1. I know this is touching on Godwin’s law, but if you live forever, wouldn’t that include all the horrible people that have lived also? Wouldn’t they be around forever?

      Yor mother could give you advice forever. Your children could forever ask for favors.

      Sounds like hell to me.

  5. I see many people have taken to commenting on the desirability of immortality. Permit me to put a slightly different spin on it.

    …and that would be that this would be a rather good and subtle litmus test for determining who has and who hasn’t internalized the distinction between “really big” and “infinite.”

    If you think you want to live forever, you would do yourself an huge flavor to not even pretend to trust your instincts when it comes to infinities. No shame in that; few people even get the chance to be exposed to the types of math that’re necessary to explore this subject, and fewer still have the inclination (let alone need) to warp their heads ’round it.

    But, suffice it to state that “forever” is an entirely separate beast from “a really long time,” and in some rather profound and radical ways. Not just boredom; time itself becomes irrelevant when considering immortality, just as numbers themselves become irrelevant when considering countable (and other) infinities.

    For myself, I’d love to have high confidence in being healthy and fit for as long as I like, likely centuries if not millennia, and to have a graceful way to exit to oblivion at any time of my choosing. Bonus points would be for the ability to “fast-forward,” such as to be able to observe speciation and continental drift over the course of tens and hundreds of millennia without having to live through every day of it — or, similarly, to travel the galaxy (or beyond?) without having to watch every single mile tick off the odometer. I might even eventually want to use that last feature to observe the Cosmos at billions-of-years scales, including stellar and galactic evolution, all the way through heat death…but I don’t think I’d be much interested in anything past that, and that only after I’d scratched every other itch.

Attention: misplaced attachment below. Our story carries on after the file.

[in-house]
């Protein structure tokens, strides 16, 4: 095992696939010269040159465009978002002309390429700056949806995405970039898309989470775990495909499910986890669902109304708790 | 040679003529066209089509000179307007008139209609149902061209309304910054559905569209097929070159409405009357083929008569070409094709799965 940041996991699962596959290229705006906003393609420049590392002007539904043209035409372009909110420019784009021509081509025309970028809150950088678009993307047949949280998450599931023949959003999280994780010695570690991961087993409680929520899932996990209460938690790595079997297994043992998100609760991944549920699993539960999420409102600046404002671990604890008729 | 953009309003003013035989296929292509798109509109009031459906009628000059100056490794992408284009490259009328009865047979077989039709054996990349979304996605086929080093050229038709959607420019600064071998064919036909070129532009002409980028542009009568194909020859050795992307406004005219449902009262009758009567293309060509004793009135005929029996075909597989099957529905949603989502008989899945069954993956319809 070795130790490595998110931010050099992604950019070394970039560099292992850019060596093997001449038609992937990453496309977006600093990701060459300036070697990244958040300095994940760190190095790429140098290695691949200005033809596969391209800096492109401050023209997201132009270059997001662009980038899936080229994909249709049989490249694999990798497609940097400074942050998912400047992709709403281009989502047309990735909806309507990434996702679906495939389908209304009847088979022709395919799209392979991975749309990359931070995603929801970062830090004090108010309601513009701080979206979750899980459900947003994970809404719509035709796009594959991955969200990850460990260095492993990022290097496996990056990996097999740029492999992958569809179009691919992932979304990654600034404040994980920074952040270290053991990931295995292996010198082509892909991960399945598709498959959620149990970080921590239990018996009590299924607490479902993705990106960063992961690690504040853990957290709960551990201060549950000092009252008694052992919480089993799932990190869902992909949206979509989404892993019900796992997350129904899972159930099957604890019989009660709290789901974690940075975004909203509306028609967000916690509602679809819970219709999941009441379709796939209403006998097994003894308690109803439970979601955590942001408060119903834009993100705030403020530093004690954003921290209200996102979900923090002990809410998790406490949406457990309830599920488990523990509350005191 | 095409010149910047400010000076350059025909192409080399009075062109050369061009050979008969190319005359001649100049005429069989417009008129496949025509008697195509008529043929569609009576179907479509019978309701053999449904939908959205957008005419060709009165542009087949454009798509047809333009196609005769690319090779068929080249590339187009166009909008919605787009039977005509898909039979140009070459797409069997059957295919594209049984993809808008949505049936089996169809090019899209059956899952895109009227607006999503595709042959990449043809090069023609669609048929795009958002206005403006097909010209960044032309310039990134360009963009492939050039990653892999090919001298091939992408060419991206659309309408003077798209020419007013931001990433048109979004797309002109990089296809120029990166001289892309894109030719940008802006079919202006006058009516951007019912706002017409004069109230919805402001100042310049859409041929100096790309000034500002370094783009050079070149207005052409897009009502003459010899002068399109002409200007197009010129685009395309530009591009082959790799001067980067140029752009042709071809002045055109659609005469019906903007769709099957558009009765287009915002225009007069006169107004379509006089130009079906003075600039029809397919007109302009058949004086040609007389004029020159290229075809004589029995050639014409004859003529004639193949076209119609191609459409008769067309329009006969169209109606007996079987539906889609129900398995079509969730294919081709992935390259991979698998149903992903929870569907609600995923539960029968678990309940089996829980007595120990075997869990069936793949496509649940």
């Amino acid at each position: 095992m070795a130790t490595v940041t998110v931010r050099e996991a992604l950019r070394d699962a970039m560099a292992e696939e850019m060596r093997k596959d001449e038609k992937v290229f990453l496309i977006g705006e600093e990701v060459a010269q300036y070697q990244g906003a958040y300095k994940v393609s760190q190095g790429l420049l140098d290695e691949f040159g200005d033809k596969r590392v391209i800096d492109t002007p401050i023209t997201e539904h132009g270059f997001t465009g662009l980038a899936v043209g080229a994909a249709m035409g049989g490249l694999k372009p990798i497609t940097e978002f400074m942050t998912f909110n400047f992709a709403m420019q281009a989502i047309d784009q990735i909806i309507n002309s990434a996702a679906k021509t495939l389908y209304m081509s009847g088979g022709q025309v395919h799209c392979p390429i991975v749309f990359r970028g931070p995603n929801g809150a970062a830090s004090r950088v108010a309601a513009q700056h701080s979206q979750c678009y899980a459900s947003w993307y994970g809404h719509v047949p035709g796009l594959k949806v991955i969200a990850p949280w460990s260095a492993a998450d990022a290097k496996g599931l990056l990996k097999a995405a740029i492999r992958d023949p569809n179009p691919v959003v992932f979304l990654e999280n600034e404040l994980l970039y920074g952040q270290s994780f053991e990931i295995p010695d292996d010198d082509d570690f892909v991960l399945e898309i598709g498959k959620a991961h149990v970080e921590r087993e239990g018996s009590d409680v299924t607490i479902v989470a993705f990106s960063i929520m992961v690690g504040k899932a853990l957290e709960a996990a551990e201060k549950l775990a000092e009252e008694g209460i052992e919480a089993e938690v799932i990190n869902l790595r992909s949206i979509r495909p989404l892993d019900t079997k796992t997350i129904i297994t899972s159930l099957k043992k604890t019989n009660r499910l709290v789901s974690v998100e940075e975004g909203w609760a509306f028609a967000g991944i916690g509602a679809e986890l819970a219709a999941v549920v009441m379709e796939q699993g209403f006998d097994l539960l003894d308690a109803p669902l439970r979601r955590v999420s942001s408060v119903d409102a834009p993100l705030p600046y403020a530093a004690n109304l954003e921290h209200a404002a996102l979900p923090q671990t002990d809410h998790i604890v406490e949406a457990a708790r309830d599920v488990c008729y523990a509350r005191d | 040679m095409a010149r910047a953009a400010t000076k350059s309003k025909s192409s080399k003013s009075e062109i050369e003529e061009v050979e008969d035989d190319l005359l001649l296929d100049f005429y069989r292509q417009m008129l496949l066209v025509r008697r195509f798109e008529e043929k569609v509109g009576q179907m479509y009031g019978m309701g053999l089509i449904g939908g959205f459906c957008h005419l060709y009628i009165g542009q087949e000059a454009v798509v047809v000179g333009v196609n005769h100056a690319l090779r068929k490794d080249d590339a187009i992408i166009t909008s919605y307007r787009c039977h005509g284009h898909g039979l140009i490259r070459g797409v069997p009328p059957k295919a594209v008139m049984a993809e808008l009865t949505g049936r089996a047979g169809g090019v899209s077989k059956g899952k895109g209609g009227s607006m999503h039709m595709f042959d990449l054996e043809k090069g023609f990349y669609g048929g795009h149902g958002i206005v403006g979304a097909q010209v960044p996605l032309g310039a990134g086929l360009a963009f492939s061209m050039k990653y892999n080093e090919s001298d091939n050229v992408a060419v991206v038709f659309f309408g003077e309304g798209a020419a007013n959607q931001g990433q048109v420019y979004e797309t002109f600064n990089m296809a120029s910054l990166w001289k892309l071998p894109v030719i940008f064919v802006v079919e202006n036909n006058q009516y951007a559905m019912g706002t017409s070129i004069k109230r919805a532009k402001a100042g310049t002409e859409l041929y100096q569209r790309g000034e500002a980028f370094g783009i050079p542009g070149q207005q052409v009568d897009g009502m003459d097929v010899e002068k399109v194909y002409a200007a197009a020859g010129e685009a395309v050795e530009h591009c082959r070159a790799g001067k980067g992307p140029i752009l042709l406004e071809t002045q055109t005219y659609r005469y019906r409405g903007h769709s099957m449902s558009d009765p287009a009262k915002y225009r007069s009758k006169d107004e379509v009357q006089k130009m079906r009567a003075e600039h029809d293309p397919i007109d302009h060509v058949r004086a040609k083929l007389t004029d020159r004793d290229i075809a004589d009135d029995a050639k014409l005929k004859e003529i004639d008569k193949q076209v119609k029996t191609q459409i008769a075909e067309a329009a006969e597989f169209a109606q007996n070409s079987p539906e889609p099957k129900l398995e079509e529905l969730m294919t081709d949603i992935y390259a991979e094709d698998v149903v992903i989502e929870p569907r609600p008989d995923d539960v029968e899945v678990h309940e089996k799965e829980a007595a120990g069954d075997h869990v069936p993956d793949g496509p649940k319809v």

1. Your post reminds me of a futurama episode where they experience the evolution of several universes….or the same one in repeat depending on your pov.

      1. Ha ha! I remember that one too. Wasn’t there a creationist in that one that caused the professor to leave earth because he couldn’t stand dealing with stupid ideas?

        1. I think so, but my memory of futurama episodes is a bit blurry.:-)

          Couldn’t find it on the tube…

        1. Hehe, me too. 🙂

          There must be some romanticism left in our cold atheistic hearts after all despite those pesky rumours…

    2. I agree. Living forever reminds me of one of those genie wishes that sounds like a really good idea until you discover how it really works.

        1. You also see them being bored. I recall an argument about who would be the scare crow for millenia when showing what it is like to be a Q in human terms.

          1. I think the quasi-omnipotence and quasi-omniscience would be worse for the boredom than the time factor. What’s the point of undertaking some monumental task if you already know that all you have to do is snap your fingers and it’s done?

            Of course, as time ceases to exist with true immortality, so do action and thought with omnipotence and omniscience, if it weren’t for the fact that those concepts are already self-contained contradictions. Be careful what you wish for….


    3. I don’t want immortality, and for exactly the reason you give. Forever is a really long time. To paraphrase Douglas Adams, you may think it’s a really long time until your birthday, but that’s just peanuts com[pared to eternity.